Frequent pair rotation can be a powerful tool in building stronger team dynamics. Initially, a lack of empathy and alignment can make pairing challenging, especially when team members are unfamiliar with each other's working patterns, pace, and areas of expertise. However, by switching pairs frequently, team members have the opportunity to get to know one another better, and quickly. This familiarity makes it easier to empathize and align with each other, ultimately fostering stronger bonds within the team. Moreover, the practice of frequent pair rotation encourages a culture of feedback. We suggested that team members intentionally share feedback during short sessions at the end of their pairing sessions, contributing to continuous improvement and better collaboration.

“There are a lot of interruptions to pairing time”

Teams reported challenges in pairing due to frequent interruptions caused by a lack of long periods of uninterrupted working time. To address this issue, the teams established core working hours in the afternoon during which interruptions are minimized. As a result, meetings got shifted to the morning or the end of the day. Additionally, pairs within the team utilized the Pomodoro Technique or other explicit timeboxing methodology to maximize their efficiency and productivity during their limited working time.

“Switching pairs everyday makes us slower”

There is a notion that increasing the frequency of rotations results in a decline in delivery performance, as perceived by the product team. They tend to believe that more rotation leads to reduced efficiency and slower output.

There also exists a developer perception that frequent rotations introduce additional overhead, consequently slowing down the team. This is attributed to the need to consistently share the evolving context of ongoing work, which is perceived as a time-consuming process.

However, proponents of more frequent rotations argue that sharing context becomes more efficient as the frequency increases. This is attributed to the fact that there is typically less contextual information to communicate if pair switching is done frequently. Moreover, the efficiency of sharing context is further enhanced when every team member possesses a more comprehensive understanding of ongoing tasks. In addition, frequent pair switches creates an opportunity for team members to establish processes to facilitate context sharing.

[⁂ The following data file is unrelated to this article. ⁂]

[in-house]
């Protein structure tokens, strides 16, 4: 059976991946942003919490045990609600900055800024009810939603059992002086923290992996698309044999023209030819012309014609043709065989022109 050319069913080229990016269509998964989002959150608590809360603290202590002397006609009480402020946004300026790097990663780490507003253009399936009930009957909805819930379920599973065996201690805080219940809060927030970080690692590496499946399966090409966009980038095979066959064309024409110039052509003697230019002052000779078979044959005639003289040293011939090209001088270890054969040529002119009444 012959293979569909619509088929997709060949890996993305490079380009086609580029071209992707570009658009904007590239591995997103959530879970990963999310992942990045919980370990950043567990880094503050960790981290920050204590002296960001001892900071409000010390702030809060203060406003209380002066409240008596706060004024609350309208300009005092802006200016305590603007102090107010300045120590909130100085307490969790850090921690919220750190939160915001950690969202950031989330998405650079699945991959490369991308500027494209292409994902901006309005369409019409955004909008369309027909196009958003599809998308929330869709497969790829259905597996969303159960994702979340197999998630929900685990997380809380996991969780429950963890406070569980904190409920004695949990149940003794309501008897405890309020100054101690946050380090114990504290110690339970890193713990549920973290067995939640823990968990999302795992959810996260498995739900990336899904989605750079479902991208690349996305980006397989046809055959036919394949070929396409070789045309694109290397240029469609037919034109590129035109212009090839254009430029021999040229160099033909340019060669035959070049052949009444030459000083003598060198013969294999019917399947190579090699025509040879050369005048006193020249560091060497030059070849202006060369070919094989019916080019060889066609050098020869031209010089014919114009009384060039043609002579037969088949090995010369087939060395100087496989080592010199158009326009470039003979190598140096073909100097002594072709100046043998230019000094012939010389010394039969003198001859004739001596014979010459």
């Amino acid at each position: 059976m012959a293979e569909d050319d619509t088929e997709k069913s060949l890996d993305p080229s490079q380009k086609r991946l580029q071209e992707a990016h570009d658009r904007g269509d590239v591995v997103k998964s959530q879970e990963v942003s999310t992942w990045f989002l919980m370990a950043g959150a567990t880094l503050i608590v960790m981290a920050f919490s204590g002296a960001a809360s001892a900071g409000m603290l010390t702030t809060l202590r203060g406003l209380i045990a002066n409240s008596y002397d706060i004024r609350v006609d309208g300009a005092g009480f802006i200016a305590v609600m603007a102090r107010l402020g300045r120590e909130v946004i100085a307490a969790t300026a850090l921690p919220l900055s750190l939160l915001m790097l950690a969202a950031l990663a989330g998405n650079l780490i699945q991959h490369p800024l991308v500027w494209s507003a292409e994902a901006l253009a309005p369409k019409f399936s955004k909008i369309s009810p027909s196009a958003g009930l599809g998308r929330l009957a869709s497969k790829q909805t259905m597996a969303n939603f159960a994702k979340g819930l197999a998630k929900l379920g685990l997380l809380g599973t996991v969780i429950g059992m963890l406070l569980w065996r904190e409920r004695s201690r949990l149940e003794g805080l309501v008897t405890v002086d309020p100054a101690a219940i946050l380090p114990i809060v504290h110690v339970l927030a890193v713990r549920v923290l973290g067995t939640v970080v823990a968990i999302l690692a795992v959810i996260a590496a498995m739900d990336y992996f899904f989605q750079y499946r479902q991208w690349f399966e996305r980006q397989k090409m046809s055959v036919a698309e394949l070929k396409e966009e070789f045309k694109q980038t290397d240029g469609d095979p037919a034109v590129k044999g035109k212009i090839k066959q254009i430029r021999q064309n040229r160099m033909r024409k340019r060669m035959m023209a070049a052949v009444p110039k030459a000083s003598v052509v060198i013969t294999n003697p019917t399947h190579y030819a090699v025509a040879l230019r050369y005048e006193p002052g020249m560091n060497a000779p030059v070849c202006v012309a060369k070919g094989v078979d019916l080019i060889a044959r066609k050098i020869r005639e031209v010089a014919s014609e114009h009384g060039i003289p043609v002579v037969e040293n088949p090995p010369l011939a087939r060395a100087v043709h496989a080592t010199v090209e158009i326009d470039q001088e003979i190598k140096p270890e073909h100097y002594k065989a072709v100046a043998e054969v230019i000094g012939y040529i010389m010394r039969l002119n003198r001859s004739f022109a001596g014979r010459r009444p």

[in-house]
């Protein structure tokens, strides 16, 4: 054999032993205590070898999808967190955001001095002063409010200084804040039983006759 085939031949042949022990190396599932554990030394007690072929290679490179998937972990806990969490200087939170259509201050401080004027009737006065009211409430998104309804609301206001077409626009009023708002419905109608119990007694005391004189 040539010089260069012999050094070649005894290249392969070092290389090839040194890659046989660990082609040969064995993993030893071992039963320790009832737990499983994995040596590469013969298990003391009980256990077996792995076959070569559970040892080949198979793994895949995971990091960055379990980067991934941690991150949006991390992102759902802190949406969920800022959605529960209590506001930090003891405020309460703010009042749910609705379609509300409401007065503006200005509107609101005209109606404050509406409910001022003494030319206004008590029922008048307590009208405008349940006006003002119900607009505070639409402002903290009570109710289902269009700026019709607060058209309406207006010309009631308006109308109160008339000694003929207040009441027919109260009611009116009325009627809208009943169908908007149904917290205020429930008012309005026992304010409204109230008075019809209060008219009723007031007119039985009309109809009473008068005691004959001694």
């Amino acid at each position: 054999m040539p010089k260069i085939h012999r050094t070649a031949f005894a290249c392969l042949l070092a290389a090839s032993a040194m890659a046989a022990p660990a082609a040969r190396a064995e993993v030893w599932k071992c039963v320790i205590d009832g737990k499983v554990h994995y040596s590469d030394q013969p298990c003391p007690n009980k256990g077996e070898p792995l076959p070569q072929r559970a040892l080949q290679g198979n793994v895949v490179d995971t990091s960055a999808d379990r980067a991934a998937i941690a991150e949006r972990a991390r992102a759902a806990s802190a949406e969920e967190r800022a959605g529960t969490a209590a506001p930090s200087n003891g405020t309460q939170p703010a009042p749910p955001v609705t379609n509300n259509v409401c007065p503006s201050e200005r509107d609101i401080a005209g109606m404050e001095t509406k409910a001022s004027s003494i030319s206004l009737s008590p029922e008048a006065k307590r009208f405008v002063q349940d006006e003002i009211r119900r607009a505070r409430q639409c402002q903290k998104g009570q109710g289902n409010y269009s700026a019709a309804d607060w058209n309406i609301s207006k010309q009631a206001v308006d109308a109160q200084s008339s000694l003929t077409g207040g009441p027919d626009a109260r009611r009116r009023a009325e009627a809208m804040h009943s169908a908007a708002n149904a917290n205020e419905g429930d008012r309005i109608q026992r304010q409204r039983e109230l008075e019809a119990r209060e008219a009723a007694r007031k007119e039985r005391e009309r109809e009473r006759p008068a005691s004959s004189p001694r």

The practice of frequent rotation becomes more manageable and streamlined over time. As the team becomes accustomed to this approach, the initial challenges associated with frequent rotation diminish, making the process progressively easier and more effective.

The experienced benefits of frequent pair rotation

“Context sharing is easy and quick when you do it more often”

One concern that we heard from all three teams was that swapping pair members on work in progress would lead to a problem of sharing context with the new pair member. In fact, for each team this seemed to be the strongest motivation for long-lived pairs.

In each team’s board we found that this concern would be raised in the first couple of days. Team members would suggest common ways to make context sharing easier, and by the end of the experiment it was no longer a concern. A practice that emerged in each team was to have pairs end their day by adding a note to the card itself, briefly capturing the work and decisions completed that day. They might also add or remove items from a to-do list also maintained in the card. These simple practices helped the card itself to carry the context of the work in progress, rather than having that context reside with specific team members.

We found that each team discovered new practices related to the cards. In our daily discussions the team members would ask for more context to be held in the card, smaller cards, and ongoing comments in the cards.

“Information is flowing through the team”

This is one of the more exciting and insightful comments we heard. Teams discovered that, in practice, it did not take very long for an anchor to share context with a new pair at the start of a coding session. There was not a lot of new context to share. Also, teams found it was easier to understand any card after working on many other cards of the team’s backlog. Frequent pair rotations accelerate this experience gain as team members are able to work on a wider variety of tasks every week.